“Democracy is a new thing in my country,” Naheed Farid, the youngest member of the Afghanistan parliament, said to Secretary of State Hillary Clinton yesterday morning at Wellesley College. “Don’t you think that after 2014 there will be disaster for democracy in the region?” she asserted. Clinton, along with former Secretary of State Madeleine Albright, made the answer very clear to the packed crowd in Alumnae Hall.
The United States signed a strategic partnership with Afghanistan as a strong signal of continuing support, said Clinton. “We will continue to help train, assist and support the Afghan national security forces, but the primary role has to be that of your country. We will still have a role to play in ensuring the security forces are able to defend Afghanistan.” She conceded that, “You will continue to face continued efforts by the Taliban to undo the progress that has been made.”
Despite the skeptics, progress has been made, in education for girls and young women, health care, women being allowed to work. Clinton and Albright both sought to give reassurance that the United States is prepared, as long as the government and people of Aghanistan desire, not only to help with security but also with economic development, government functioning and services like health and education. However, it’s an understatement to say that much more remains to be done, and it will take time, just as the development of U.S. democracy took time – 200 years – and still does not always function smoothly. “We are committed to stand with you and support you on your journey.” But both Clinton and Albright made it clear: this is “your journey.”
Today’s event marked the launch of the first Women in Public Service Institute at Wellesley College. The Institute is designed to train the next generation of women leaders, a project to get world leadershhip from 17.5 percent female to 50 percent by 2050. Fifty women, many from the Middle East North Africa region, are at the College through June 22nd. Other events will be hosted by other so-called “sister schools” like Bryn Mawr, Smith, Barnard, and Mt. Holyoke, as well as Mills, Scripps and Mount St. Mary’s Colleges.
The questions from women activists from Egypt, Jordan, Kosovo, Lebanon, Pakistan, South Sudan, Bahrain, Tunisia, Yemen and 15 other countries were all reminders that simply seizing power is just the first step. As Clinton observed, “The challenge is to make what seems to be impossible possible.” To those who eschew politics because it is inherently divisive, Clinton warned, “If you do not participate, others will hijack your revolution.”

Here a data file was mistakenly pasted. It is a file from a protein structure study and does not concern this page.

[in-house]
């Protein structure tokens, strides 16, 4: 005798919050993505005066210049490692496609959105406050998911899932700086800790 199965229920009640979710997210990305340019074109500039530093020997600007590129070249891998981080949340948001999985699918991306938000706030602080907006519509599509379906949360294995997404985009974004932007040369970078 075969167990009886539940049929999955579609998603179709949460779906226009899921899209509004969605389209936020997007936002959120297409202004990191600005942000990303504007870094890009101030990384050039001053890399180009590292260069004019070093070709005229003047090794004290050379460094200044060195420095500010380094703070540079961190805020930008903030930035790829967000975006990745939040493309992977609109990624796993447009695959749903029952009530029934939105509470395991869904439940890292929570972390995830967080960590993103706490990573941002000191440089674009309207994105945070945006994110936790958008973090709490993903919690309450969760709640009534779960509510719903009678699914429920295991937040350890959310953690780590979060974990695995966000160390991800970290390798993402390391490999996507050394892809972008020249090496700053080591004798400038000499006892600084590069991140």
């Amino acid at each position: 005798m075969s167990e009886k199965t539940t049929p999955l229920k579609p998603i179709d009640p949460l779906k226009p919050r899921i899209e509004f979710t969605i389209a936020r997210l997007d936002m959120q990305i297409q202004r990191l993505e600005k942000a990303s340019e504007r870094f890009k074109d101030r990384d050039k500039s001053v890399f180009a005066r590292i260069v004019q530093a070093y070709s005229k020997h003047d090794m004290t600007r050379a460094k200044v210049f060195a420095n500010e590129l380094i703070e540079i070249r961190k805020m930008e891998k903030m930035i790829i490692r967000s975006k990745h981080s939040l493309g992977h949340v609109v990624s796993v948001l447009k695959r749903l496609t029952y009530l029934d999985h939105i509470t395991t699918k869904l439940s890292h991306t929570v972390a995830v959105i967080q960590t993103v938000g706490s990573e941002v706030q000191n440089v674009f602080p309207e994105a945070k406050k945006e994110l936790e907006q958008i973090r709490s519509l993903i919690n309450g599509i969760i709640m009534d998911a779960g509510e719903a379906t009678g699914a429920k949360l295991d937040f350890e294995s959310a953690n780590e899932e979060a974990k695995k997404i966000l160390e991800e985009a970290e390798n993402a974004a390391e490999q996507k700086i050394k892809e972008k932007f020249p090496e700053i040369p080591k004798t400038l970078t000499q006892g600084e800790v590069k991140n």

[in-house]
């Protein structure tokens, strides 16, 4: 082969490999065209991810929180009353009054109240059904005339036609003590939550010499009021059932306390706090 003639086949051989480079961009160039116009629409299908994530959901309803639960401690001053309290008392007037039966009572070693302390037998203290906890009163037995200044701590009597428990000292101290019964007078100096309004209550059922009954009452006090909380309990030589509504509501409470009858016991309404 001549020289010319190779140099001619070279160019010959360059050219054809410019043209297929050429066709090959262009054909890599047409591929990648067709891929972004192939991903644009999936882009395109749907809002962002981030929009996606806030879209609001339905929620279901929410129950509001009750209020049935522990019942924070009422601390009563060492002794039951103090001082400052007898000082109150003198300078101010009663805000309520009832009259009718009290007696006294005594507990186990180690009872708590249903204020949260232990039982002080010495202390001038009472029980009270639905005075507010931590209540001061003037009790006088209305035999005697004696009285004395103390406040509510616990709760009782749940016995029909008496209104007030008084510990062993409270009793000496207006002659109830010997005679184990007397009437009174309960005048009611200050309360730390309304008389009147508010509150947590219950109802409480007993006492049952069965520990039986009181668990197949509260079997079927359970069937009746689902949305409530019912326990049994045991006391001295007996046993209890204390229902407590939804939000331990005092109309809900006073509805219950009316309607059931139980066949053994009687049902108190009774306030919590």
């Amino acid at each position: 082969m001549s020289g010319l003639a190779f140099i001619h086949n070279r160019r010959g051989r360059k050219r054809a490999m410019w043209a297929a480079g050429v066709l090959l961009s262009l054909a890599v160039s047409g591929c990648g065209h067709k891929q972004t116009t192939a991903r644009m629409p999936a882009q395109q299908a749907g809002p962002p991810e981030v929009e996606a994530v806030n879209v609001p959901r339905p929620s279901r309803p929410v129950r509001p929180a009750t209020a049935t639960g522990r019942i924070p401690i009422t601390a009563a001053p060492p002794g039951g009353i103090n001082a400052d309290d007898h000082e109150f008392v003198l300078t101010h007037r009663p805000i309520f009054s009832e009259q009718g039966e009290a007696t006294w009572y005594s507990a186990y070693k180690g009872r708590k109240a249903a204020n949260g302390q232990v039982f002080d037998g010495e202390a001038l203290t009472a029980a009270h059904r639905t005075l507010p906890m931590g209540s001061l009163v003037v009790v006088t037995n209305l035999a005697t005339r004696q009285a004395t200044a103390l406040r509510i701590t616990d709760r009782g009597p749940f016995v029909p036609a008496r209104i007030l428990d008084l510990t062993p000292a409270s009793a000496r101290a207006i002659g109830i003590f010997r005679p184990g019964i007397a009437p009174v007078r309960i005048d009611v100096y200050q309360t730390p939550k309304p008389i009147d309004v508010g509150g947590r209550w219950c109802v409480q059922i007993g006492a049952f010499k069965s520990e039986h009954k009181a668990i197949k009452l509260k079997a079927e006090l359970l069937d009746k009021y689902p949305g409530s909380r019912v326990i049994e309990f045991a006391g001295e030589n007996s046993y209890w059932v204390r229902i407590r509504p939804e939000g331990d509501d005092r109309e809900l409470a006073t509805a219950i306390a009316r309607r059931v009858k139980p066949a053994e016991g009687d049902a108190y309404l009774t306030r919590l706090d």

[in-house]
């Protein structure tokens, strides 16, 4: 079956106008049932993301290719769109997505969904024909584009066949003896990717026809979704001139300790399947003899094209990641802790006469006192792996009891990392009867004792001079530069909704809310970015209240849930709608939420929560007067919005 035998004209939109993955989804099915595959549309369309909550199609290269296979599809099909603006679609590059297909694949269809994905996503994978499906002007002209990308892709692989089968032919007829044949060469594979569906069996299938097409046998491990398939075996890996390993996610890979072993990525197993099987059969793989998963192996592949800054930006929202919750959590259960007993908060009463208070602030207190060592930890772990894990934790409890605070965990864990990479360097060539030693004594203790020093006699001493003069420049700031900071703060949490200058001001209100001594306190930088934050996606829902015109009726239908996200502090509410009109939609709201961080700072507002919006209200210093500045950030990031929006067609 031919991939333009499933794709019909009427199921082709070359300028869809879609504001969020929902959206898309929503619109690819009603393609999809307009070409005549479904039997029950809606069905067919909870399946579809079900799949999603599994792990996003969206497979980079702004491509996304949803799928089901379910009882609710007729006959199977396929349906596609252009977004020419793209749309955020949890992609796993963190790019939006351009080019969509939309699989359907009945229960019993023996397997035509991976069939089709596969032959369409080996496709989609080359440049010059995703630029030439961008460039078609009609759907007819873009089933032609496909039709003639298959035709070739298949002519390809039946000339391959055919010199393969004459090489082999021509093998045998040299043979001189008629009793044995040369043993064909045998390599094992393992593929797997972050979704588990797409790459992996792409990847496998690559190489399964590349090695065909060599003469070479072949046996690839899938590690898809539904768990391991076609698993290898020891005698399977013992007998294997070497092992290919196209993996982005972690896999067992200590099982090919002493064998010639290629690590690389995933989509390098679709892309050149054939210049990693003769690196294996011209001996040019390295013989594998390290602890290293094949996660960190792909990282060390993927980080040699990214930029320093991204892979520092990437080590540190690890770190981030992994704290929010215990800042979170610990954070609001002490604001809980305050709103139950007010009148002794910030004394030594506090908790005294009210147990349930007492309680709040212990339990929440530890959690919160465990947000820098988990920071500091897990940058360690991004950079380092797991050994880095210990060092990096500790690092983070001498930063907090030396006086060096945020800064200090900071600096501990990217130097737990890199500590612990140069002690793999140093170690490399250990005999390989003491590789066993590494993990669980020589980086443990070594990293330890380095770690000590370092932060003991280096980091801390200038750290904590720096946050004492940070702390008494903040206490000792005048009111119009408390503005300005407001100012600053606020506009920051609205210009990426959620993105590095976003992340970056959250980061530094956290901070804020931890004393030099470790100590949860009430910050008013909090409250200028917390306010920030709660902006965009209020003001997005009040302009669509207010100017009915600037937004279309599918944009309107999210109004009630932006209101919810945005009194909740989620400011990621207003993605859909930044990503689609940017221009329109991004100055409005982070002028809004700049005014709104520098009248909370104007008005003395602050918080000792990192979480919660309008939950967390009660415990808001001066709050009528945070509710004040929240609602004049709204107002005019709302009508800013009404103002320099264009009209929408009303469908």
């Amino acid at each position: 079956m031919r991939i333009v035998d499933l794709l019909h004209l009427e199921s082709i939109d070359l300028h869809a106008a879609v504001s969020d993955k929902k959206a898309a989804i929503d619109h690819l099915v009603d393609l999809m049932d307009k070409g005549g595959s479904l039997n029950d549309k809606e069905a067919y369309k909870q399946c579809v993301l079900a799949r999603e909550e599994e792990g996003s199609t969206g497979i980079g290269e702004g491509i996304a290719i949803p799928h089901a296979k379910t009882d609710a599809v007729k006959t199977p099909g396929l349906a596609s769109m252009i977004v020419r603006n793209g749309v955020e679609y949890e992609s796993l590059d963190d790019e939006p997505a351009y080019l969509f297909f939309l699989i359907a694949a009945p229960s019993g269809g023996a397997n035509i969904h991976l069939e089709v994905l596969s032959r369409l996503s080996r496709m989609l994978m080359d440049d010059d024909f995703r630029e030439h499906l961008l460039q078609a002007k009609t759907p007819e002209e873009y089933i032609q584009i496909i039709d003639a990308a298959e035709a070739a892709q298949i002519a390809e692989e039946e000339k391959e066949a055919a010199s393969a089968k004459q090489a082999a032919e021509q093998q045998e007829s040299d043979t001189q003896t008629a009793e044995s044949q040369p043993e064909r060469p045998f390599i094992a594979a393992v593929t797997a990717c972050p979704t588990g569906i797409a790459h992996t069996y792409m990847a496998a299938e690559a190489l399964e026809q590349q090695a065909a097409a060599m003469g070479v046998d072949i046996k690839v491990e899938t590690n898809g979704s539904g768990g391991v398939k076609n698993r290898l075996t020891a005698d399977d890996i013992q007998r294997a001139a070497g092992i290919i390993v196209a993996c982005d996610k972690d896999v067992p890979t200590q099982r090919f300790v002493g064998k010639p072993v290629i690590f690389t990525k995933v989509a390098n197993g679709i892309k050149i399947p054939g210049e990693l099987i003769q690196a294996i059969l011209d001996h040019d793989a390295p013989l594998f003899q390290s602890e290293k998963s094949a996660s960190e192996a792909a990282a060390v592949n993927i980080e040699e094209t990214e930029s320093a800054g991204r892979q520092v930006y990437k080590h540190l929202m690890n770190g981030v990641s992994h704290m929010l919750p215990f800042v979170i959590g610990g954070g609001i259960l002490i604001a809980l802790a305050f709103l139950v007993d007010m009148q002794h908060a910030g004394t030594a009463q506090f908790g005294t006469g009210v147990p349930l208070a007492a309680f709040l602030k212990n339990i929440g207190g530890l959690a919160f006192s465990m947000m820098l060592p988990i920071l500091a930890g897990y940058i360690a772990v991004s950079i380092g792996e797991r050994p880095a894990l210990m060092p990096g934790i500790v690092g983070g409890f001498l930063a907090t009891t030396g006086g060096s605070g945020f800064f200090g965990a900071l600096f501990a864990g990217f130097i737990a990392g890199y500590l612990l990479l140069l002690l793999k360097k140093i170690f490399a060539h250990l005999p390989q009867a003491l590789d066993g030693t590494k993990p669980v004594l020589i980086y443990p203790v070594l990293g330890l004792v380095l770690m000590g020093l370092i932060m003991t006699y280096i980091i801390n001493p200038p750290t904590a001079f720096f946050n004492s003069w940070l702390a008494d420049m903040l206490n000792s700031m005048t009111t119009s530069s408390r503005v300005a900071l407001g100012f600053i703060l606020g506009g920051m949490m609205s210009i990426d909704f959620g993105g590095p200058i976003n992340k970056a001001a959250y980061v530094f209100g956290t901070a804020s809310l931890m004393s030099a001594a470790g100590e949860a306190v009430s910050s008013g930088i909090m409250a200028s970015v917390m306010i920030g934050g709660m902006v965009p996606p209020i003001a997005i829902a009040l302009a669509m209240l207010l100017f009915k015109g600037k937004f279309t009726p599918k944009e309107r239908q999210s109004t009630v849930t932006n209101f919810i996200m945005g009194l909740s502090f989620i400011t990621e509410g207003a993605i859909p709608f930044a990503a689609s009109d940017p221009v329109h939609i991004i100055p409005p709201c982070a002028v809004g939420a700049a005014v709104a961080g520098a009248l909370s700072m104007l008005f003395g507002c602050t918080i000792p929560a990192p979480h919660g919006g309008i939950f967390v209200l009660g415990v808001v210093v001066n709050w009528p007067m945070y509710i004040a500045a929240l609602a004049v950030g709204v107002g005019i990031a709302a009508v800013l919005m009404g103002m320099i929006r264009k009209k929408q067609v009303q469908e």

As Albright put it, “When women struggle for justice, silence is the enemy.” She added that while “there’s no proof that women are better than men at negotiating peace agreements, after thousands of years of war, it might be nice to find out.” Women’s contributions, said Clinton, “are vital to building democracies and successful societies.”
The problem, they agree, is that “chauvinistic habits die hard.” Their concern is that while women participated in the Arab uprising, they will be frozen out and patronized. That’s one of the purposes of the new program, which has as its goal institutionalizing some of the lessons learned by women leaders around the world, lessons as fundamental as how to move a bill through parliament, hold a press conference, and, especially, form coalitions.
The bottom line is that “democracy is not an event but a process.” The question is: how much infrastructure has been built in, and what can be done. For example, a summer 2011 peace agreement creating the world’s newest country, South Sudan, promises many bumps on the road to implementation, especially in terms of clearcut borders and equitable division of oil revenues. The paraties must find ways to compromise without returning to violence. If they fail, it will be the women and children who suffer most.
This kind of process entails hard work, for it is up to these women (and their male counterparts) to run their own countries, not depend on the United States to do it for them. Those who simply want us out may criticize our continuing involvement. Others will argue that we haven’t gone far enough to “win,” whatever that means, or even, as the NY Times Nick Kristof writes, to be humanitarian. The United States and the international community need to pay attention going forward, but no country can depend wholly on outside forces in order to have freedom and justice. The process won’t be pretty or straightforward.